As further examples, matrix switch state 565B connects the output 515 to only input I1/505 and connects output 520 to both input I1/505 and input I2/510. Alternatively, matrix switch state 565C connects the output 515 to both input I1/505 and input I2/510 and connects output 520 to both inputs I1/505 and I2/510.

Therefore, using this matrix switch 500 any input (e.g. 505, 510) can be connected to any output (e.g. 515, 520) by changing the matrix state (e.g. 565) by varying the node switch states (e.g. 545A). Accordingly, the broadband matrix switch 500 (and 600 below) can dynamically switch from any one or more first input points on a broadband network to any one or more second output points on a broadband network by dynamically controlling the node switch states (e.g. 545A). For example, the node switch states (e.g. 545A) are controlled by placing a control signal on line 370 (FIG. 3, above).

FIG. 6 is a block diagram of a general N×M matrix switch 600. In this general switch 600, every output, typically 615A, of each splitter (e.g. 620, 625, 630) is connected through a node switch (100/300, here shown as 635, 640, 645, 650, 655, 660, 665, 670, and 675, and hereafter referred to by the typical node switch 675) uniquely to one and only one input (typically 686A) of one of the combiners (e.g. 680, 683, 686). More specifically, in a preferred embodiment, each splitter, typically 630, is connected to every combiner, typically 686, by one and only one splitter output (e.g. 615A) through a single node switch, typically 675, to a single combiner input, typically 686A, of one and only one respective combiner, typically 686. Conversely, in a preferred embodiment, each combiner, typically 686, is connected to every splitter, typically 630, by one and only one combiner input, typically 686A, through a single node switch, typically 675, to a single splitter output, typically 615A of one and only one respective splitter, typically 630. In this example, there are N inputs (605, 610, 615) and M outputs (690, 693, 696). Note that the number of node switches 100 (300) will be N times M.

In this general matrix switch 600 N×M configuration, each splitter, typically 630, has M number of splitter outputs, typically 605, and each combiner, typically 686, has N number of combiner inputs, typically 686A. Further, there are N splitters, typically 630, and M combiners, typically 686.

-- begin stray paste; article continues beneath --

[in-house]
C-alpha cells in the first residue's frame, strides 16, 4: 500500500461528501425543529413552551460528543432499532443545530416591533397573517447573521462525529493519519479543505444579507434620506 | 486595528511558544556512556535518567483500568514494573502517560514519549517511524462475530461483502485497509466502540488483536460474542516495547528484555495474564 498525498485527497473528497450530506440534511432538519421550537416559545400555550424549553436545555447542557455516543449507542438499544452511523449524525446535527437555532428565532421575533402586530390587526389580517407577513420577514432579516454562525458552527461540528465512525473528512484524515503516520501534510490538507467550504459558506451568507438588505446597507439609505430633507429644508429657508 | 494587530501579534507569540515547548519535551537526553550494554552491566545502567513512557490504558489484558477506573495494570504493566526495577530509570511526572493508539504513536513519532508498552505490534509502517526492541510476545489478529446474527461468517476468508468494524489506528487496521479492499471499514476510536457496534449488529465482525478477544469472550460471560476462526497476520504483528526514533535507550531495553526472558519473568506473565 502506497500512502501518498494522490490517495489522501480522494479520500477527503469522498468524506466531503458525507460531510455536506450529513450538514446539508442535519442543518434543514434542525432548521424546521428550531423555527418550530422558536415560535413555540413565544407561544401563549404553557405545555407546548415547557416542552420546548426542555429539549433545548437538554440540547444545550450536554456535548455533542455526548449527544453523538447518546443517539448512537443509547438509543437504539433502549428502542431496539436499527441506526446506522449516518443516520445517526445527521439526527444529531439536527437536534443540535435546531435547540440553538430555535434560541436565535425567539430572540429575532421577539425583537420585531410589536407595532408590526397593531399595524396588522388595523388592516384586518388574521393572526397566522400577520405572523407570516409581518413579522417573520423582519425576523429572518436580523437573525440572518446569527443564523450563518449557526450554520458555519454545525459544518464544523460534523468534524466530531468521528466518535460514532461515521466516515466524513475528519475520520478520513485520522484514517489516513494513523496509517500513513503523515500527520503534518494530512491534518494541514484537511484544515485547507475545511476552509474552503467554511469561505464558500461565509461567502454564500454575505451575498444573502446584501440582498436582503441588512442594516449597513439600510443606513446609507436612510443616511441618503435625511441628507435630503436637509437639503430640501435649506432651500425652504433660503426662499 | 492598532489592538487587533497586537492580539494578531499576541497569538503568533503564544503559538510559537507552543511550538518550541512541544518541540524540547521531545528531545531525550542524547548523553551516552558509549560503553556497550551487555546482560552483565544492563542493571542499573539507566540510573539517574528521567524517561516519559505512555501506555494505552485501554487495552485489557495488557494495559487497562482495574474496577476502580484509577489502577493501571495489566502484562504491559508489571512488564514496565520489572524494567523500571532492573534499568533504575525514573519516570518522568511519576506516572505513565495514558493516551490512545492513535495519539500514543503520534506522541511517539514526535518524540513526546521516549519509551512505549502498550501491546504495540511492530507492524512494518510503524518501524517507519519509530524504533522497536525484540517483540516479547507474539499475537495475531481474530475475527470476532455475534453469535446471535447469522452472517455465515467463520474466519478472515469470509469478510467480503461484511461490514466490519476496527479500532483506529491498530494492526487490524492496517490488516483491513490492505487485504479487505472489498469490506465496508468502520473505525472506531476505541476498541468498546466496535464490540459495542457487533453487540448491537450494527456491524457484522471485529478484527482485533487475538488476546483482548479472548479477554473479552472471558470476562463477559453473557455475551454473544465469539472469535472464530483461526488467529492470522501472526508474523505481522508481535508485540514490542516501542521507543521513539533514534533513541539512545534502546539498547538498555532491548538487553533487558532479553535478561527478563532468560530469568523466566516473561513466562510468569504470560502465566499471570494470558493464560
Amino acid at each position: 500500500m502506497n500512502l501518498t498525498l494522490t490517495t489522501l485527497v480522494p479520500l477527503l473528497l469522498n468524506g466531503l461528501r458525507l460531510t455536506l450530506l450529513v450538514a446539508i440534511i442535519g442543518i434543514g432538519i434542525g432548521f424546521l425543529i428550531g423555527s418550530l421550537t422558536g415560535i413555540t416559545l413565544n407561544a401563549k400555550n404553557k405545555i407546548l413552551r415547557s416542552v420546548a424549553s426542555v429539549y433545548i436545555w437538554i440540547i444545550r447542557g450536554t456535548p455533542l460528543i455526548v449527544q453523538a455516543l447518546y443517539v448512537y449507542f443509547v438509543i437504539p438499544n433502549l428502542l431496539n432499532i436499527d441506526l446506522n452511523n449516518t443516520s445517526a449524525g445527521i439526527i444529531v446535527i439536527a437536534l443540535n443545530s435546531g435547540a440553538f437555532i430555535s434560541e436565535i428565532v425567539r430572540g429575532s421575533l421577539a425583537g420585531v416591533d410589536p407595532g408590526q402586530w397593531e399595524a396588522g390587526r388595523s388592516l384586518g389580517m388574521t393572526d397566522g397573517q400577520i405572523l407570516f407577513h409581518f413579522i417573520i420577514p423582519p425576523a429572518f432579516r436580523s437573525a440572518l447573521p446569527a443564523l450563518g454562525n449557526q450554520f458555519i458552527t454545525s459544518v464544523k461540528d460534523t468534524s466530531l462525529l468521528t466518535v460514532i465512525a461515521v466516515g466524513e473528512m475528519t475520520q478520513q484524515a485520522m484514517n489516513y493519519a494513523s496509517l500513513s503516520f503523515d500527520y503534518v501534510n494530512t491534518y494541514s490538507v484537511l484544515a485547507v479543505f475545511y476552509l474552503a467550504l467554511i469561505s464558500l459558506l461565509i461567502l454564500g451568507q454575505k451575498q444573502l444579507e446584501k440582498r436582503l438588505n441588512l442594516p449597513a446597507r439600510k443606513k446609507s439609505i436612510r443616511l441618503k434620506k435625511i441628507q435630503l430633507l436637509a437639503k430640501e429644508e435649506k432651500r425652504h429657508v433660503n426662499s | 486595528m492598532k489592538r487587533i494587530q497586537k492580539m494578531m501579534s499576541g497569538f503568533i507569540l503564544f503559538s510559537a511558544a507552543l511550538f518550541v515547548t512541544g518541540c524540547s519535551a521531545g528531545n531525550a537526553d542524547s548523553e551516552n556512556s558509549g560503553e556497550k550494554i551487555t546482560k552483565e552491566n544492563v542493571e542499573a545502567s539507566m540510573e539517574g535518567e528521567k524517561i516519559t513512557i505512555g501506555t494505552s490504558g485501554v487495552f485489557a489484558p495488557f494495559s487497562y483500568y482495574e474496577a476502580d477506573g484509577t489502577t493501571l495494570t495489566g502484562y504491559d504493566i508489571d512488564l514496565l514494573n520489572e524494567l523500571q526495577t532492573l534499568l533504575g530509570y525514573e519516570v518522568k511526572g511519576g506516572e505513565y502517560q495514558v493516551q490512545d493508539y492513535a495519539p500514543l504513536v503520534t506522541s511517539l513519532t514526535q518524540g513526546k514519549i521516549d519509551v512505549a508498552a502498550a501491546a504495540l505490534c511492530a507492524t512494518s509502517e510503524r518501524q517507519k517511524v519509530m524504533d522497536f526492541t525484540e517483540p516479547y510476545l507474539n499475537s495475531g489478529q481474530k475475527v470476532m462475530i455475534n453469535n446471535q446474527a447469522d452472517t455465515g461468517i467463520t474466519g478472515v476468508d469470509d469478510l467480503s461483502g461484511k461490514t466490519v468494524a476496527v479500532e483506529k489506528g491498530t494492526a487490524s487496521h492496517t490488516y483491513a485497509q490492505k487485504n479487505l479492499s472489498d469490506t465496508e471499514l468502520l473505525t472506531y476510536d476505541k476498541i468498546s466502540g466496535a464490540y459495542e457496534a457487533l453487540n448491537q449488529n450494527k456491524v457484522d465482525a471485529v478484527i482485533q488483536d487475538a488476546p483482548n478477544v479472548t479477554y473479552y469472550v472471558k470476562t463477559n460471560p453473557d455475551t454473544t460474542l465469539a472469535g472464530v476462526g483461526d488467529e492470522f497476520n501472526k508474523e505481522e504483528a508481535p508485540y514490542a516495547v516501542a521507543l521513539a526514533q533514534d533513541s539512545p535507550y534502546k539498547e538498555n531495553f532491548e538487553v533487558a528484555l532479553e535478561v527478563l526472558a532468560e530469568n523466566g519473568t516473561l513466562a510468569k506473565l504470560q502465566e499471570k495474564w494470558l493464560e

Therefore, using this N×M matrix switch 600 and the principals described in FIGS. 5A and 5B, any input, typically 615, can be connected to any output, typically 696, by changing the matrix state (e.g. 565) by varying the node switch states (e.g. 545A). Accordingly, the broadband matrix switch 600 can dynamically switch from any one or more first input points on a broadband network to any one or more second output points on a broadband network by dynamically controlling the node switch states (e.g. 545A). For example, the node switch states (e.g. 545A) are controlled by placing a control signal on line 370 (FIG. 3, above).

Note further that since each splitter output, typically 615A, is a known fraction of the splitter input, typically 615, and each combiner output, typically 696, is a known fraction of the combiner input, typically 686A, and that the node switches 100 (300) terminates any unconnected input/output with a characteristic impedance in the preferred embodiment, any output 696 will be at a constant proportional power level with respect to a given input 615 power level, no matter how many inputs 615 are combined to appear at a given output 696. Thus, the matrix switch 600 equally attenuates any combination of inputs 615 at any given output 696.